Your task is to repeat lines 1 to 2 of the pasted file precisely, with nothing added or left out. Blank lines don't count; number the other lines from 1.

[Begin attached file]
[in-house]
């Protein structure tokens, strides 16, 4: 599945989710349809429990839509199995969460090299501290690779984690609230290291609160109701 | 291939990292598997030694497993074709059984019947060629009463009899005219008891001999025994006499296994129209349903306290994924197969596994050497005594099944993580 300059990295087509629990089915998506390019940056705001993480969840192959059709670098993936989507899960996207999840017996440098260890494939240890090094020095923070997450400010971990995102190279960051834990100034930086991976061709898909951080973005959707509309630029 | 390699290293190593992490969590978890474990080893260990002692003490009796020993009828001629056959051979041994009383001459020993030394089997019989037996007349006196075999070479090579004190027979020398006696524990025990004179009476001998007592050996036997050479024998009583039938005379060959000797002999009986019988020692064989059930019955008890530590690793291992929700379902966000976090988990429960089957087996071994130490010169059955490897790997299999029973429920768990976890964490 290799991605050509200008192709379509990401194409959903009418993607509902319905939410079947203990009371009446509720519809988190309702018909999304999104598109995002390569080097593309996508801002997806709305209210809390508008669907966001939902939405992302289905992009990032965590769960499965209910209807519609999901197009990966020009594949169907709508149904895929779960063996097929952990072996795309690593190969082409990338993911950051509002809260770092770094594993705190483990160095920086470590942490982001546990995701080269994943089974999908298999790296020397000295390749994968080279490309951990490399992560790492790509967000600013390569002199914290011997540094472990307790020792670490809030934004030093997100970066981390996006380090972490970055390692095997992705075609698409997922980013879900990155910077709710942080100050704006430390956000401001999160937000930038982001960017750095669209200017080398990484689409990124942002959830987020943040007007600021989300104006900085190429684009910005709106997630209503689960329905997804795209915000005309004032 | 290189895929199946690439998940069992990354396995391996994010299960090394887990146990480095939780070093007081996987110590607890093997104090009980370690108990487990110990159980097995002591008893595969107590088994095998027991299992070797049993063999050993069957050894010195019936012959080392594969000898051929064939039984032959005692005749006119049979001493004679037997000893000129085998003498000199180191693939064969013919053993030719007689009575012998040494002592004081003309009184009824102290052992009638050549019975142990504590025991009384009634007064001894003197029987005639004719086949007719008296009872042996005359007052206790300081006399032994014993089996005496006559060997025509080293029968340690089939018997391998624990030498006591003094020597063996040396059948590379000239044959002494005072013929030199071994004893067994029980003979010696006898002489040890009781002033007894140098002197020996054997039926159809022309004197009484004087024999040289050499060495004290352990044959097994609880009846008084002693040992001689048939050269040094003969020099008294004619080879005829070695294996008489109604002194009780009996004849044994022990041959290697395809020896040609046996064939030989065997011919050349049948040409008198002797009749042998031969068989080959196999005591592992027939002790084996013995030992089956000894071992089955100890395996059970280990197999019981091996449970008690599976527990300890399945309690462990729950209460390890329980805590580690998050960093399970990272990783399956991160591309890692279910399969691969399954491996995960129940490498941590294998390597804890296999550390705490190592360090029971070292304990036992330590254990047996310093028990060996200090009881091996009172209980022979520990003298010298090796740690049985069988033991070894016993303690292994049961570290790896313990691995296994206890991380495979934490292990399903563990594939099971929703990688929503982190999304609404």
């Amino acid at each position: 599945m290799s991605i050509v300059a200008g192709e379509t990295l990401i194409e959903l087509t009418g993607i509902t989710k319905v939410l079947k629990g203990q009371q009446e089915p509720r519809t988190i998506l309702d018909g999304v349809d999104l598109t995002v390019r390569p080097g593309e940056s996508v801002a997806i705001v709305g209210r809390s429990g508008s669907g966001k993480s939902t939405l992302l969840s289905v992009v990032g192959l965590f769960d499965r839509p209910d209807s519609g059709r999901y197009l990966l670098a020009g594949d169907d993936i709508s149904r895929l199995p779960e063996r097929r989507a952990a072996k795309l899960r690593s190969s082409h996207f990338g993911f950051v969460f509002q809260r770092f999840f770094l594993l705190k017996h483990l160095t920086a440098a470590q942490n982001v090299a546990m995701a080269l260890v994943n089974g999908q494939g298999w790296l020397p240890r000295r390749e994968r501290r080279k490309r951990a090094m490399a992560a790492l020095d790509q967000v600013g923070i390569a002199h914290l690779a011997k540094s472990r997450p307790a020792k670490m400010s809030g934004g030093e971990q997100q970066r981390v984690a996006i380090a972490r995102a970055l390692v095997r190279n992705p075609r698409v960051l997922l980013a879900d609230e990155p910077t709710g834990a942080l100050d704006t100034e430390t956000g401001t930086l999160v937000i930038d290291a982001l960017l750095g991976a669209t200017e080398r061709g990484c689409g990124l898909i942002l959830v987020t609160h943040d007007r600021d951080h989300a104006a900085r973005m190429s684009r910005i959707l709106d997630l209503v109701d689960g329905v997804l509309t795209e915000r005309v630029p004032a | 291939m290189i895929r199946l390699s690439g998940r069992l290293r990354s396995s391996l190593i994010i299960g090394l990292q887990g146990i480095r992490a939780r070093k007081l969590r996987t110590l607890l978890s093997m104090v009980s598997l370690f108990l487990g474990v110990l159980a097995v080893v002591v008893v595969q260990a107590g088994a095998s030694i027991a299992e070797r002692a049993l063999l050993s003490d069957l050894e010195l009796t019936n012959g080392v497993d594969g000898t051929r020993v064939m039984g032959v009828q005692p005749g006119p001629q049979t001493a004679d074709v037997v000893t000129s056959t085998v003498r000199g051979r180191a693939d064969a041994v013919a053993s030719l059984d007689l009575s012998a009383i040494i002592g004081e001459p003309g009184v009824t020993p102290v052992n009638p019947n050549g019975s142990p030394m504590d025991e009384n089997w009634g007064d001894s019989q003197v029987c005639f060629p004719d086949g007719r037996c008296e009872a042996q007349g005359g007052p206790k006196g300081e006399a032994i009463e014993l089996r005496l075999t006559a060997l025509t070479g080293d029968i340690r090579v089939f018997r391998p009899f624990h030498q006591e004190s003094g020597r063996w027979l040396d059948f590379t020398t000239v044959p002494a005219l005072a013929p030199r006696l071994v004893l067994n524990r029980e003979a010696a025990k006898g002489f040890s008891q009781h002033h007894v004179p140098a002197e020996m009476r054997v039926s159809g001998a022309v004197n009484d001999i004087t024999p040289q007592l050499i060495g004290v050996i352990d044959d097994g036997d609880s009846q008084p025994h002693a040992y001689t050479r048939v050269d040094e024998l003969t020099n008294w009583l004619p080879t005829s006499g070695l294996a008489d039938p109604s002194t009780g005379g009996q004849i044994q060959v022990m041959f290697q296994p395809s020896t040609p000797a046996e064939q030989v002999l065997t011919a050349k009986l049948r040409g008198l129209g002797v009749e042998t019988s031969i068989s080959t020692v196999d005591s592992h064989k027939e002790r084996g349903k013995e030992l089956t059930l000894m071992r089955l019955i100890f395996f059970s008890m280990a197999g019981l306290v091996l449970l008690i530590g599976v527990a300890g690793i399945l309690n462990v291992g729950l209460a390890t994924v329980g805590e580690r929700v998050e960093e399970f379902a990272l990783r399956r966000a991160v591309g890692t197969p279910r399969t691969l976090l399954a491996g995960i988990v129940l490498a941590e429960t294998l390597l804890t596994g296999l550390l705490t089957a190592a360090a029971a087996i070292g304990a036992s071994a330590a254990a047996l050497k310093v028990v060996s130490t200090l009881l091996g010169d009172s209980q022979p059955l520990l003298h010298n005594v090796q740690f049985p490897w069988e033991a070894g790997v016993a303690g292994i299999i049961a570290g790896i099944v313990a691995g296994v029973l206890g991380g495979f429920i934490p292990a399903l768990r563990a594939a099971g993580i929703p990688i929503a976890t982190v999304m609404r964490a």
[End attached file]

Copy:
[in-house]
């Protein structure tokens, strides 16, 4: 599945989710349809429990839509199995969460090299501290690779984690609230290291609160109701 | 291939990292598997030694497993074709059984019947060629009463009899005219008891001999025994006499296994129209349903306290994924197969596994050497005594099944993580 300059990295087509629990089915998506390019940056705001993480969840192959059709670098993936989507899960996207999840017996440098260890494939240890090094020095923070997450400010971990995102190279960051834990100034930086991976061709898909951080973005959707509309630029 | 390699290293190593992490969590978890474990080893260990002692003490009796020993009828001629056959051979041994009383001459020993030394089997019989037996007349006196075999070479090579004190027979020398006696524990025990004179009476001998007592050996036997050479024998009583039938005379060959000797002999009986019988020692064989059930019955008890530590690793291992929700379902966000976090988990429960089957087996071994130490010169059955490897790997299999029973429920768990976890964490 290799991605050509200008192709379509990401194409959903009418993607509902319905939410079947203990009371009446509720519809988190309702018909999304999104598109995002390569080097593309996508801002997806709305209210809390508008669907966001939902939405992302289905992009990032965590769960499965209910209807519609999901197009990966020009594949169907709508149904895929779960063996097929952990072996795309690593190969082409990338993911950051509002809260770092770094594993705190483990160095920086470590942490982001546990995701080269994943089974999908298999790296020397000295390749994968080279490309951990490399992560790492790509967000600013390569002199914290011997540094472990307790020792670490809030934004030093997100970066981390996006380090972490970055390692095997992705075609698409997922980013879900990155910077709710942080100050704006430390956000401001999160937000930038982001960017750095669209200017080398990484689409990124942002959830987020943040007007600021989300104006900085190429684009910005709106997630209503689960329905997804795209915000005309004032 | 290189895929199946690439998940069992990354396995391996994010299960090394887990146990480095939780070093007081996987110590607890093997104090009980370690108990487990110990159980097995002591008893595969107590088994095998027991299992070797049993063999050993069957050894010195019936012959080392594969000898051929064939039984032959005692005749006119049979001493004679037997000893000129085998003498000199180191693939064969013919053993030719007689009575012998040494002592004081003309009184009824102290052992009638050549019975142990504590025991009384009634007064001894003197029987005639004719086949007719008296009872042996005359007052206790300081006399032994014993089996005496006559060997025509080293029968340690089939018997391998624990030498006591003094020597063996040396059948590379000239044959002494005072013929030199071994004893067994029980003979010696006898002489040890009781002033007894140098002197020996054997039926159809022309004197009484004087024999040289050499060495004290352990044959097994609880009846008084002693040992001689048939050269040094003969020099008294004619080879005829070695294996008489109604002194009780009996004849044994022990041959290697395809020896040609046996064939030989065997011919050349049948040409008198002797009749042998031969068989080959196999005591592992027939002790084996013995030992089956000894071992089955100890395996059970280990197999019981091996449970008690599976527990300890399945309690462990729950209460390890329980805590580690998050960093399970990272990783399956991160591309890692279910399969691969399954491996995960129940490498941590294998390597804890296999550390705490190592360090029971070292304990036992330590254990047996310093028990060996200090009881091996009172209980022979520990003298010298090796740690049985069988033991070894016993303690292994049961570290790896313990691995296994206890991380495979934490292990399903563990594939099971929703990688929503982190999304609404």